By Chris Cillizza,
For weeks, the dominant narrative of the debt ceiling debate has been the division between the establishment and tea party wings of the Republican party.
Democrats have gleefully noted the chasm and jabbed at House Speaker John Boehner for his seeming inability to rally his conference behind even a bill he authored to extend the debt ceiling.
But it may well be Boehner who gets the last laugh (for now) as most sharp observers of Capitol Hill believe that he will get the 217 votes he needs to pass the bill later today and, in so doing, will not only put the debt ceiling ball — it would be cool if one of those actually existed — back into Democrats’ court but also quiet rumors of a tea party rebellion in his ranks.
“When the Speaker gets a deal cutting spending with no new taxes in order to raise the debt ceiling, he will finally silence those who have second guessed that John Boehner is the leader of the Republican party,” predicted former Rep. Tom Reynolds (N.Y.).
If the bill passes — and it remains an “if” not a “when” — it will be largely due to a major display of will by Boehner.
Forty eight hours ago, the legislation appeared dead in the water when Republican Study Committee chair Jim Jordan (R-Ohio) predicted that it would fail and the Congressional Budget Office said it fell short of the $900 billion in savings Boehner had promised.
With the very real risk that the bill would collapse — and, in so doing, raise serious questions about Boehner’s power and influence within conference — the Ohio Republican went on offense.
His “get your ass in line” warning to Republicans in a private gathering on Wednesday paid some immediate dividends with previously undecided members coming out for the plan and other who had been definite “no’s” willing to reconsider their position.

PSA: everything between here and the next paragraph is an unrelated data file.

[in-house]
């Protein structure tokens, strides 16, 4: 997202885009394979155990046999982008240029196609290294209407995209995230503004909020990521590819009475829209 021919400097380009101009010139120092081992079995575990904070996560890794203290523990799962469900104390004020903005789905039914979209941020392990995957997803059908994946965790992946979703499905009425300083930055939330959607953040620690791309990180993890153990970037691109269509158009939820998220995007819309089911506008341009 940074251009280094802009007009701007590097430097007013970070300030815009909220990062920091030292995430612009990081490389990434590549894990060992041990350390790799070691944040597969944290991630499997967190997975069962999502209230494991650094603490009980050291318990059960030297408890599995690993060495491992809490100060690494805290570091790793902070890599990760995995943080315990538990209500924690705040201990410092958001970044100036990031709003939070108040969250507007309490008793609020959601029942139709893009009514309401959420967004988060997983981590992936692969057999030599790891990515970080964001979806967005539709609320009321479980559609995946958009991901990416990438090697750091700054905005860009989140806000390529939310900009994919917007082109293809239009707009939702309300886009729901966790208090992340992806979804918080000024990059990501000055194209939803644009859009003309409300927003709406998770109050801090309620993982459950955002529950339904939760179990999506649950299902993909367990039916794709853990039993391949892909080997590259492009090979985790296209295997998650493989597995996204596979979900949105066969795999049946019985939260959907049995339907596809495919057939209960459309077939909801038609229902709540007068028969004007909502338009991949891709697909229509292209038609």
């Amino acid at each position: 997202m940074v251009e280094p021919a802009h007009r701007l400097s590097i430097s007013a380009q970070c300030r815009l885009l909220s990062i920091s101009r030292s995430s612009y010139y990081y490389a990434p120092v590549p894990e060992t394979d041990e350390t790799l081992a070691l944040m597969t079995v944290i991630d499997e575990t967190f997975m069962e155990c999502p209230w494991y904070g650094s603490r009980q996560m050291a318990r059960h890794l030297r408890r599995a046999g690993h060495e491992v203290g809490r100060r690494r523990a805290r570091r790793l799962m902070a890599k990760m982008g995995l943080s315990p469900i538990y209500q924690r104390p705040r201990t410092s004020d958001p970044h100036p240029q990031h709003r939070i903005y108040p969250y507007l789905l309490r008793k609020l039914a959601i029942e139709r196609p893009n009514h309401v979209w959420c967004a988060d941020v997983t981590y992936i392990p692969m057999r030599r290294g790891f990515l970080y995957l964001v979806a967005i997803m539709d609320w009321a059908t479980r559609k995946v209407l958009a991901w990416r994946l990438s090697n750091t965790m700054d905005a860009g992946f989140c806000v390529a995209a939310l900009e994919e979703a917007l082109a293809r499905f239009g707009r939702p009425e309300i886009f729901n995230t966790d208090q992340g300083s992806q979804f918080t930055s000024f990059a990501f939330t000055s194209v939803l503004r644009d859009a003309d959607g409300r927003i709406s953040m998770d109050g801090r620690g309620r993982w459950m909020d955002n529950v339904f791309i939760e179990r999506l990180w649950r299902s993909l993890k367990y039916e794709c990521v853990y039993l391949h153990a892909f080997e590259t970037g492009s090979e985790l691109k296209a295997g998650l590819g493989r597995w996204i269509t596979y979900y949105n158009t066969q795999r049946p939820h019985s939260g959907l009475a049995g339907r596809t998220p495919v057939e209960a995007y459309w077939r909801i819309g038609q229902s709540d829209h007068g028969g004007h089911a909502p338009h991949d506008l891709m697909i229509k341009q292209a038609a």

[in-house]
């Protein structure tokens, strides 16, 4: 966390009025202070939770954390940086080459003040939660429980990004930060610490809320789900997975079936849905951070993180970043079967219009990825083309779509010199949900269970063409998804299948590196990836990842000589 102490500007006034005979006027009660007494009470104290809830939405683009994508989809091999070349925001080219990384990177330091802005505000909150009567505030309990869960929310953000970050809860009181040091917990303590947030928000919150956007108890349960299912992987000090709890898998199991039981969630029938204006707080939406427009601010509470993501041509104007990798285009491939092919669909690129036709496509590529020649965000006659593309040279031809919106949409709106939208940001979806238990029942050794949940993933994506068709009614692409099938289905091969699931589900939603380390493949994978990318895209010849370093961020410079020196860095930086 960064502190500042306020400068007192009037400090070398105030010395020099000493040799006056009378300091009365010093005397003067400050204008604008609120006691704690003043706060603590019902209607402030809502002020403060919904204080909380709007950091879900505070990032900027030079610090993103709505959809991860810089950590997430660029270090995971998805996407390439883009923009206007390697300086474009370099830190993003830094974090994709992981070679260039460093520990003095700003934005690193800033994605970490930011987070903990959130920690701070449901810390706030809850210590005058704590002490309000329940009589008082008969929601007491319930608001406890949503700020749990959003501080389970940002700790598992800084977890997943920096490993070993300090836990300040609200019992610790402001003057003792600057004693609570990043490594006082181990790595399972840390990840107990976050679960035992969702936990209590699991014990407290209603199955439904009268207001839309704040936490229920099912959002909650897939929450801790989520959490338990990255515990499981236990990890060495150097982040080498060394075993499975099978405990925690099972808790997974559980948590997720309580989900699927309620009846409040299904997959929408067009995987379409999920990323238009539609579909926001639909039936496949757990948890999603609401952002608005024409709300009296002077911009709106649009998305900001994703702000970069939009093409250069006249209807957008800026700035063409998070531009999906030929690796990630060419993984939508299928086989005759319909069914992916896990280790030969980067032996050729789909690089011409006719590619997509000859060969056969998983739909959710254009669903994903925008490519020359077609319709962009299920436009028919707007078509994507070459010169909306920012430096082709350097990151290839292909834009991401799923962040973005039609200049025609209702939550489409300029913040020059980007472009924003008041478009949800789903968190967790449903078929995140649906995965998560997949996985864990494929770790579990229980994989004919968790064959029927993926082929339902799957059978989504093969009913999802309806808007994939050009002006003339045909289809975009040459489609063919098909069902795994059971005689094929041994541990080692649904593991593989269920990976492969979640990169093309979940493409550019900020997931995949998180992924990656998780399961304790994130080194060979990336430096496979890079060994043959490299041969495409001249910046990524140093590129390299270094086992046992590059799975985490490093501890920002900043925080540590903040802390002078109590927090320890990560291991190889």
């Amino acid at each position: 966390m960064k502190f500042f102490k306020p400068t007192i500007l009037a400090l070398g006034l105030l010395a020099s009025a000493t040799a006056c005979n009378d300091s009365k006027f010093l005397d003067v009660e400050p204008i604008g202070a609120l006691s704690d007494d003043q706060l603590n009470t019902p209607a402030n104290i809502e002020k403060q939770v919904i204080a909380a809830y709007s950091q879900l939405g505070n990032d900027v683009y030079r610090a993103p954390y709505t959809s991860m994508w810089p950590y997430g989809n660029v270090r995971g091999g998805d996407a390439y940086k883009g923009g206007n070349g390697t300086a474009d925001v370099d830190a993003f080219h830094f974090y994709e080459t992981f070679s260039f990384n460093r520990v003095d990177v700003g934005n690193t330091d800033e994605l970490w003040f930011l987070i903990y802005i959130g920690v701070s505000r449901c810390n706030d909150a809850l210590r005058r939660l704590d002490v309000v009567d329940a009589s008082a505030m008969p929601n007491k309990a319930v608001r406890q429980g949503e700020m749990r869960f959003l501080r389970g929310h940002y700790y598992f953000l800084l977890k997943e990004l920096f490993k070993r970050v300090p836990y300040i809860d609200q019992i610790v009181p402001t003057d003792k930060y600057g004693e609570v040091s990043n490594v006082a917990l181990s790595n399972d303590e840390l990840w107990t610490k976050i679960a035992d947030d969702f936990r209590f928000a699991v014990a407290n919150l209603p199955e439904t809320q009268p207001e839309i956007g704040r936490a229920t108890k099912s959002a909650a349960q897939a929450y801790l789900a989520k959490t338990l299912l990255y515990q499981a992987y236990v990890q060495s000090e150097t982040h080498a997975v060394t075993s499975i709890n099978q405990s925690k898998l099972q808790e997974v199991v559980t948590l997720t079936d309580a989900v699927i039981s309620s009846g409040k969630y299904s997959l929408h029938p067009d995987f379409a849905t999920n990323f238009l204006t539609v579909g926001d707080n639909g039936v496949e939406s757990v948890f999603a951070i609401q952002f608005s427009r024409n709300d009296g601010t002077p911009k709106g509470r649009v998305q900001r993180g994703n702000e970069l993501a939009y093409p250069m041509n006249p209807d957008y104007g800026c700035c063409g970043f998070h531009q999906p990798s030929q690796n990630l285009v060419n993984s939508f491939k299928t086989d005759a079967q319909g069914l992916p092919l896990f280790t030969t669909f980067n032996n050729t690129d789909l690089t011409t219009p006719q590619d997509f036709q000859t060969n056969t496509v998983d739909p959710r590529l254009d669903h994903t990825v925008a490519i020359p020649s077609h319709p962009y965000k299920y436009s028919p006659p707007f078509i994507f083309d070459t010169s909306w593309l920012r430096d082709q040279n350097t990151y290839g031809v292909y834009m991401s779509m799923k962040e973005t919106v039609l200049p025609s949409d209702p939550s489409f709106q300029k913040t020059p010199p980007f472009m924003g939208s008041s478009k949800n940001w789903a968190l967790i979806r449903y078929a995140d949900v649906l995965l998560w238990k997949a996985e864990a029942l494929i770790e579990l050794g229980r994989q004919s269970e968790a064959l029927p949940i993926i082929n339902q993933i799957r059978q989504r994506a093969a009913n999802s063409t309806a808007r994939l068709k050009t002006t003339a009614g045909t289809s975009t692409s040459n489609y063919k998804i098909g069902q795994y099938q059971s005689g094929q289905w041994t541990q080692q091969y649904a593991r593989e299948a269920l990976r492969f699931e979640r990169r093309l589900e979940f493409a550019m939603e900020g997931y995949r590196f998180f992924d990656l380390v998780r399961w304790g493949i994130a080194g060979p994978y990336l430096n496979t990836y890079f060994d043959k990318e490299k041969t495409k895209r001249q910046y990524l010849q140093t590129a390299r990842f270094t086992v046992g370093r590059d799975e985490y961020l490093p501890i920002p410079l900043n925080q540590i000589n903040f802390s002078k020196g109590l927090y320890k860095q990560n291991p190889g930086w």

(Sidebar: If Boehner is able to get the bill through the House and it winds up being a part of some sort of bicameral compromise, that “get your ass in line” line will become one of the defining moments of the entire saga.)
Boehner was also aided, according to this in the know, by the so-called “Young Guns” — Reps. Eric Cantor (Va.), Kevin McCarthy (Calif.) and Paul Ryan (Wisc.) who have been strongly behind the plan from the start and working to rally support to Boehner’s cause.
And, Boehner benefited from a bit of luck — always a key component in these sorts of pitched political fights — when it was revealed that a staffer for the Republican Study Committee was coordinating with outside groups to target undecided GOP members including some who belonged to the RSC. The uproar seemed to split conservatives, handing Boehner an opening to recruit more backers for his plan.
“Keeping up a calm public presence with clear strong sound bites protects Boehner from critics and will further strengthen his speakership should he prevail in negotiations,” said former House Republican leadership aide Ron Bonjean.
While it’s hard to dispute that Boehner will have quieted his critics if he is able to herd his conference (plus a Democrat or two) to 217 votes, it’s equally apparent that his triumph may be short lived.
Senate Democrats are presenting a united front against the Boehner bill — all 53 sent a letter to the House on Wednesday insisting the legislation was dead on arrival in the upper chamber — and it’s an absolute certainty that they will make changes to the bill in order to pass it.
That will send the bill back to the House where Boehner will have to find a way back to 217 for legislation that will almost certainly be less appealing to the tea party wing of the GOP than the bill they will vote on later today.
So, today’s (presumed) victory may be tomorrow (or the next day’s) problem. But, for today, Boehner is in line to score a win that seemed out of reach just two days ago.
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